Bringing Life to Death

At the time of dealing with my grief, I just wanted to be productive, not curl up into a ball every day and let time pass. So I left the work behind and focused on writing. I spent most of my time on an adult novel I had started years before, letting my subconscious take the story to the next level.

Somewhere along the way, I decided to branch out and see what else the world had to offer.

Peddling back a bit: by the time I was twelve, I knew I wanted to be a published author. One of my schoolmates swears I knew this way before then and, now that I think about it, she’s probably right. Maybe I was 9 or 10. In any event, I spent so much time speed-reading and writing as a kid that I wanted to be like those people I admired. I had ideas, too, and an active imagination. When I was about 14, I gave publishers a go. My mother, bless her heart, helped me prepare proposal packages and we sent them to a few publishers I had pulled from my copy of Writer’s Market. They were all rejected, but nicely. After that, I put the queries aside and focused on improving my skills in school.

But then jump to the more recent past of 2013, where I was toiling in thoughts and my head felt like I was stuck in a snow globe someone had shaken over and over, blocking out everything from my sight. I was checking out agents and publishers and what 2013 had to offer. So much had changed since 1997! Now things were at my fingertips in a matter of kb/s.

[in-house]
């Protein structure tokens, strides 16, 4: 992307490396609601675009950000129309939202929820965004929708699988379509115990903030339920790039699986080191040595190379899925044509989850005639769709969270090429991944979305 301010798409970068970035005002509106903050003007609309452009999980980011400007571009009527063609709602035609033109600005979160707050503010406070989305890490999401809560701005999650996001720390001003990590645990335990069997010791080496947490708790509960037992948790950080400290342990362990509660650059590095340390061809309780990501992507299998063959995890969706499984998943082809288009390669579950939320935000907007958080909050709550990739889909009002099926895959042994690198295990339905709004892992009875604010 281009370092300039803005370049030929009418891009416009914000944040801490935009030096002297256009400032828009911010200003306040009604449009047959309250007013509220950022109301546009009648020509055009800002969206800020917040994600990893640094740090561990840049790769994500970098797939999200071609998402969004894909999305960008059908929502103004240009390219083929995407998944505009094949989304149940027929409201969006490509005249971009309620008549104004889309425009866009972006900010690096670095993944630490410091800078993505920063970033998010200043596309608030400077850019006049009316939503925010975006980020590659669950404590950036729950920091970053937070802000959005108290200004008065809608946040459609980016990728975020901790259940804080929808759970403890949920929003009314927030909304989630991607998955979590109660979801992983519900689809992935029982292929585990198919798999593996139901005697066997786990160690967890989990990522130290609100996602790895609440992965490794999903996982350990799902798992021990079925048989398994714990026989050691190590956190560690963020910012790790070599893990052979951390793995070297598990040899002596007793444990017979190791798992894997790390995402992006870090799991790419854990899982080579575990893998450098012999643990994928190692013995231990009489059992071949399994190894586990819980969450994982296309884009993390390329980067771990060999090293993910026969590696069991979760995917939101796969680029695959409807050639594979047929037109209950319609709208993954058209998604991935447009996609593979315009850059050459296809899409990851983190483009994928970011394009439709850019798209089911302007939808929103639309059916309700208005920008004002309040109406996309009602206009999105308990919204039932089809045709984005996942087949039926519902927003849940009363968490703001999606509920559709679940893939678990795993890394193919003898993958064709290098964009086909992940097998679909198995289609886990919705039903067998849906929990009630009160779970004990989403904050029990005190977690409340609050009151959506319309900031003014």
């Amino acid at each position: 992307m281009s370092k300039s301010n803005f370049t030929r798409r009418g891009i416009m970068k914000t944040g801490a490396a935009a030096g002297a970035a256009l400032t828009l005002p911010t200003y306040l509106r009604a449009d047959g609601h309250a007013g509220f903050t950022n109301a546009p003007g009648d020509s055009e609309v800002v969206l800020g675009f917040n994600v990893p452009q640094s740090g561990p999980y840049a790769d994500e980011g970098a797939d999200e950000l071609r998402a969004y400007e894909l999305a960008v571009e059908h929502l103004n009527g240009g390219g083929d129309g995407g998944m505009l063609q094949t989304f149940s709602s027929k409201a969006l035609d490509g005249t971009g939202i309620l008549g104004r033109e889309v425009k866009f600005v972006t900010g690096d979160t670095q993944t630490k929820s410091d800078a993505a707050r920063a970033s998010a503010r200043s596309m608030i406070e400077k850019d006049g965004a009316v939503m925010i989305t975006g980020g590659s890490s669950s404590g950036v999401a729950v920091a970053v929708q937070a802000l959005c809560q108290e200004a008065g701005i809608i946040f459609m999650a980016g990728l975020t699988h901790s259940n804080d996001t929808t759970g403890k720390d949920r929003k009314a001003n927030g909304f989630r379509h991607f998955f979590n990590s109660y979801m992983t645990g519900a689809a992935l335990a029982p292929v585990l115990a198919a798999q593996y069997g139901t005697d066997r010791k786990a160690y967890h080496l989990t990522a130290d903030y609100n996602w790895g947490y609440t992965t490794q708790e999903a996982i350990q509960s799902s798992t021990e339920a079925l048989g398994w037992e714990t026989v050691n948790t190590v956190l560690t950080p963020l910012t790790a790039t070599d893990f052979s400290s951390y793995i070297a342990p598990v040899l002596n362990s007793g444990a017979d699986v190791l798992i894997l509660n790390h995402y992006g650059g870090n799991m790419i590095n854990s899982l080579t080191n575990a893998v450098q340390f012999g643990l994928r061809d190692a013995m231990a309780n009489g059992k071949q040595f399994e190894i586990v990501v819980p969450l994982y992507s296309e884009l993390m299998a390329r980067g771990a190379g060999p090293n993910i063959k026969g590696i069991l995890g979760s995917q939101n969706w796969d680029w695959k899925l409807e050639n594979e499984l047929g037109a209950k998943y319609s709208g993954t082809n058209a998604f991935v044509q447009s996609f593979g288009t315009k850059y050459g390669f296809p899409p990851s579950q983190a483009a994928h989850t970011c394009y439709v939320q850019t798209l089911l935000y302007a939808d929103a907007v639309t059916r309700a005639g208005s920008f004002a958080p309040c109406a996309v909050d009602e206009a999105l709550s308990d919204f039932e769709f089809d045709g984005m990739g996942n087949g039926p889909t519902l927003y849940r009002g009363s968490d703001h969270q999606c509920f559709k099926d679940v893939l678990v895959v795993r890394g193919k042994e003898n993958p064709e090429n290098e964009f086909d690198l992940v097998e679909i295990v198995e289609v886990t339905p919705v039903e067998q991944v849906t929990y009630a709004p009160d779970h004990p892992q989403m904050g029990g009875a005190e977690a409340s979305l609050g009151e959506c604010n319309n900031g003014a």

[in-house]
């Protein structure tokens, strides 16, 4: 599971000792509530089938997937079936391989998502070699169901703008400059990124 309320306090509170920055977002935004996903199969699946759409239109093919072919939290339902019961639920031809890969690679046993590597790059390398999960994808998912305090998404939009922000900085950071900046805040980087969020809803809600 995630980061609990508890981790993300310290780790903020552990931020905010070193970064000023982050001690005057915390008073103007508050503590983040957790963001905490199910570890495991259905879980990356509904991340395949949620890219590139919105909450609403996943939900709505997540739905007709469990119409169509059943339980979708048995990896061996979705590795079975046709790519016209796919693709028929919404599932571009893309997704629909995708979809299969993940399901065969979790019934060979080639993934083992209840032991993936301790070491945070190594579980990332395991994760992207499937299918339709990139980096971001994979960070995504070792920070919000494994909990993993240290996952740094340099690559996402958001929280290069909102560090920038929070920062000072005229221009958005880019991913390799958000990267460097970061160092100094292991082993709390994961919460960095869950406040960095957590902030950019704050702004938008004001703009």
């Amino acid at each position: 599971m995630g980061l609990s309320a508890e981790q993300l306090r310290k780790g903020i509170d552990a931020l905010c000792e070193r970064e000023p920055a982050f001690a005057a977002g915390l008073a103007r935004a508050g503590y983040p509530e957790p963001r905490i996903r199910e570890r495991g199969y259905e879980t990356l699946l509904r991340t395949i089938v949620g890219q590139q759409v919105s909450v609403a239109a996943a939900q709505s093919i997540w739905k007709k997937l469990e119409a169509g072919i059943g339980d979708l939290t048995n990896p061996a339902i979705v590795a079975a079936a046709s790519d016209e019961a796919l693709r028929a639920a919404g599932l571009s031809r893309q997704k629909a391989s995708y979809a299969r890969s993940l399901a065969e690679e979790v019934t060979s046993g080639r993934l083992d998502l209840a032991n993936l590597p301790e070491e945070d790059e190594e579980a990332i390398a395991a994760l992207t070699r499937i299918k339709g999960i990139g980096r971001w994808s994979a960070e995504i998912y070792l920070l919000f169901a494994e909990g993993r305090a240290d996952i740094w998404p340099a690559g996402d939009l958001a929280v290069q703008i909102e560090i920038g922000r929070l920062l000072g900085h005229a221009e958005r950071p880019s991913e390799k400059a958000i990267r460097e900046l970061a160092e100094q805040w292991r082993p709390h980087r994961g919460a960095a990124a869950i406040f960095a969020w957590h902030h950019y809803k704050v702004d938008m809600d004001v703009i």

That’s when I discovered submission calls that caught my interest.

Two novellas: one adult romance and one that said simply “12 Days of Solstice”. It could have gone anywhere, but something about the Solstice call screamed YA to me. I also loved the idea of writing something for a publishing house called Pagan Writers Press. The calls were for shorter stories — not novels — so I dove right on in and worked on both at the same time. I hadn’t written a short story in a long while and had been working on a novel up until that point. I thought it would be a great time to do something new. Spread my wings. Get some experience in this new, technological, eBook-devouring, Indie and small-publishing world.

 

How It Begins Isn’t Necessarily How It Ends

The solstice story didn’t come as easily as I had hoped. The original idea I had for it didn’t work out in my soul as much as my head thought it would. The premise was about a girl who discovered her Norse spirituality while on vacation with her parents, a trip she didn’t want to take. There was something about her leaving the cabin and getting lost, then getting found by… something. I don’t what anymore. At the end of the day, it just wasn’t happening. The days dwindled. The deadline crept up.

Then something hit me. I don’t remember exactly what, but it smacked me in the head. Something about a fairytale-like story. A myth. Fantastical, which is my default genre; my home. I started thinking about this boy who ran into elementals and had a problem.

This is what my notes looked like:

 

fsideas

Then I just kept going. I pulled out photos I had found while browsing social media and other websites and started pulling together characters.